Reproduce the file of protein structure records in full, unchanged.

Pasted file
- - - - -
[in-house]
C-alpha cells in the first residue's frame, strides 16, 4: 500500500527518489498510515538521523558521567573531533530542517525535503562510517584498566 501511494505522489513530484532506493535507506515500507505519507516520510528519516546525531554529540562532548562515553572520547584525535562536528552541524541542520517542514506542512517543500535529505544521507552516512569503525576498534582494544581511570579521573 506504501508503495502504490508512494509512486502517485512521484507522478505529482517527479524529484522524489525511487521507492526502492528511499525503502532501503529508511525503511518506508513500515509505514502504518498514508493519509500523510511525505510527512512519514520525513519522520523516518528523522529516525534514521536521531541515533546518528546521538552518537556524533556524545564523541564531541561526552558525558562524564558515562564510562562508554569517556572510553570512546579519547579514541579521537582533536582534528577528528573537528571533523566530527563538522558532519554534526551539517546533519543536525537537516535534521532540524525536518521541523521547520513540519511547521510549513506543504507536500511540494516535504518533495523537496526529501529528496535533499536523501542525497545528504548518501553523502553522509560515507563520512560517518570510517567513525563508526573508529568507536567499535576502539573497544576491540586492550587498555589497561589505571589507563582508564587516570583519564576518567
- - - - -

[in-house]
C-alpha cells in the first residue's frame, strides 16, 4: 500500500527518489498510515538521523558521567573531533530542517525535503562510517584498566 501511494505522489513530484532506493535507506515500507505519507516520510528519516546525531554529540562532548562515553572520547584525535562536528552541524541542520517542514506542512517543500535529505544521507552516512569503525576498534582494544581511570579521573 506504501508503495502504490508512494509512486502517485512521484507522478505529482517527479524529484522524489525511487521507492526502492528511499525503502532501503529508511525503511518506508513500515509505514502504518498514508493519509500523510511525505510527512512519514520525513519522520523516518528523522529516525534514521536521531541515533546518528546521538552518537556524533556524545564523541564531541561526552558525558562524564558515562564510562562508554569517556572510553570512546579519547579514541579521537582533536582534528577528528573537528571533523566530527563538522558532519554534526551539517546533519543536525537537516535534521532540524525536518521541523521547520513540519511547521510549513506543504507536500511540494516535504518533495523537496526529501529528496535533499536523501542525497545528504548518501553523502553522509560515507563520512560517518570510517567513525563508526573508529568507536567499535576502539573497544576491540586492550587498555589497561589505571589507563582508564587516570583519564576518567